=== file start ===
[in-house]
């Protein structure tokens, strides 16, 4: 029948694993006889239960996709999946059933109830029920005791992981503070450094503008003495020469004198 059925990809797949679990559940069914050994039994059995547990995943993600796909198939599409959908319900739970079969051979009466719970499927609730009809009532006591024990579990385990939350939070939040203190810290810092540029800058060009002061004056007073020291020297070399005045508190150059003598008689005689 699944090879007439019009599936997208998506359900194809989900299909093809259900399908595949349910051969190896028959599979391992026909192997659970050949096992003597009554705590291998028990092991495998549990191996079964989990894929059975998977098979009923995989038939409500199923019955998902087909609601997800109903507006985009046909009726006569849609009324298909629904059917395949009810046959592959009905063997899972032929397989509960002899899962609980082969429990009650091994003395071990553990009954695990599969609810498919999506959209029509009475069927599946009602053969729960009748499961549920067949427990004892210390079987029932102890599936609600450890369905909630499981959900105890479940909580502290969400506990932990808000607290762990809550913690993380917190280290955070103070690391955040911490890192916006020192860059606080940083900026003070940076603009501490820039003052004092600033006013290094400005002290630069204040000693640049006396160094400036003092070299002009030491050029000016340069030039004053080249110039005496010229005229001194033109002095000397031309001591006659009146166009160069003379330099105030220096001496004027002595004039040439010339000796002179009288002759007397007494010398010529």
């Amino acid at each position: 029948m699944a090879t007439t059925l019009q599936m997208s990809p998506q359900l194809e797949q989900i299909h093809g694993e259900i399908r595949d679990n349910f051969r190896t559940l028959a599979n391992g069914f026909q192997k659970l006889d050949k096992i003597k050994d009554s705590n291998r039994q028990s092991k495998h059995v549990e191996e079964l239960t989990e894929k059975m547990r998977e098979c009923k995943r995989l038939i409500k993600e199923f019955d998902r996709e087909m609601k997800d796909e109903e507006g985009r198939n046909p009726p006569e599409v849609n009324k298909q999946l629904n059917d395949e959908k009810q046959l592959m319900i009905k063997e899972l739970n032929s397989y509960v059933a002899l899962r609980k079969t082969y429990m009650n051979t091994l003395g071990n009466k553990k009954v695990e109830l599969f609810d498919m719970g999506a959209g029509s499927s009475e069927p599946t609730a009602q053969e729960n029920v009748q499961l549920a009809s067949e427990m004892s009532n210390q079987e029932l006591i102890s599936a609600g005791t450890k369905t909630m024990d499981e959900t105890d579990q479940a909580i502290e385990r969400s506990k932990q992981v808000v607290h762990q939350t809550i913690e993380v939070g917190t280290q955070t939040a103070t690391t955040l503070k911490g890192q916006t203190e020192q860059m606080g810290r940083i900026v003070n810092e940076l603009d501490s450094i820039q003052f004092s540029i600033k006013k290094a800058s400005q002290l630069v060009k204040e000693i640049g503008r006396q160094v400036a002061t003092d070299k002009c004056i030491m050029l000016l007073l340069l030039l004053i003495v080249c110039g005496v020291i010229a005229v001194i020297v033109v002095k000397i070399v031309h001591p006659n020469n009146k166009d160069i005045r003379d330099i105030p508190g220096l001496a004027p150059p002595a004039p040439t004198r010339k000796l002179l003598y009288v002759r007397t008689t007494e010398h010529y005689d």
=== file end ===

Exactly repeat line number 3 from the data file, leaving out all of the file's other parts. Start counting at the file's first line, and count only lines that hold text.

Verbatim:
């Amino acid at each position: 029948m699944a090879t007439t059925l019009q599936m997208s990809p998506q359900l194809e797949q989900i299909h093809g694993e259900i399908r595949d679990n349910f051969r190896t559940l028959a599979n391992g069914f026909q192997k659970l006889d050949k096992i003597k050994d009554s705590n291998r039994q028990s092991k495998h059995v549990e191996e079964l239960t989990e894929k059975m547990r998977e098979c009923k995943r995989l038939i409500k993600e199923f019955d998902r996709e087909m609601k997800d796909e109903e507006g985009r198939n046909p009726p006569e599409v849609n009324k298909q999946l629904n059917d395949e959908k009810q046959l592959m319900i009905k063997e899972l739970n032929s397989y509960v059933a002899l899962r609980k079969t082969y429990m009650n051979t091994l003395g071990n009466k553990k009954v695990e109830l599969f609810d498919m719970g999506a959209g029509s499927s009475e069927p599946t609730a009602q053969e729960n029920v009748q499961l549920a009809s067949e427990m004892s009532n210390q079987e029932l006591i102890s599936a609600g005791t450890k369905t909630m024990d499981e959900t105890d579990q479940a909580i502290e385990r969400s506990k932990q992981v808000v607290h762990q939350t809550i913690e993380v939070g917190t280290q955070t939040a103070t690391t955040l503070k911490g890192q916006t203190e020192q860059m606080g810290r940083i900026v003070n810092e940076l603009d501490s450094i820039q003052f004092s540029i600033k006013k290094a800058s400005q002290l630069v060009k204040e000693i640049g503008r006396q160094v400036a002061t003092d070299k002009c004056i030491m050029l000016l007073l340069l030039l004053i003495v080249c110039g005496v020291i010229a005229v001194i020297v033109v002095k000397i070399v031309h001591p006659n020469n009146k166009d160069i005045r003379d330099i105030p508190g220096l001496a004027p150059p002595a004039p040439t004198r010339k000796l002179l003598y009288v002759r007397t008689t007494e010398h010529y005689d």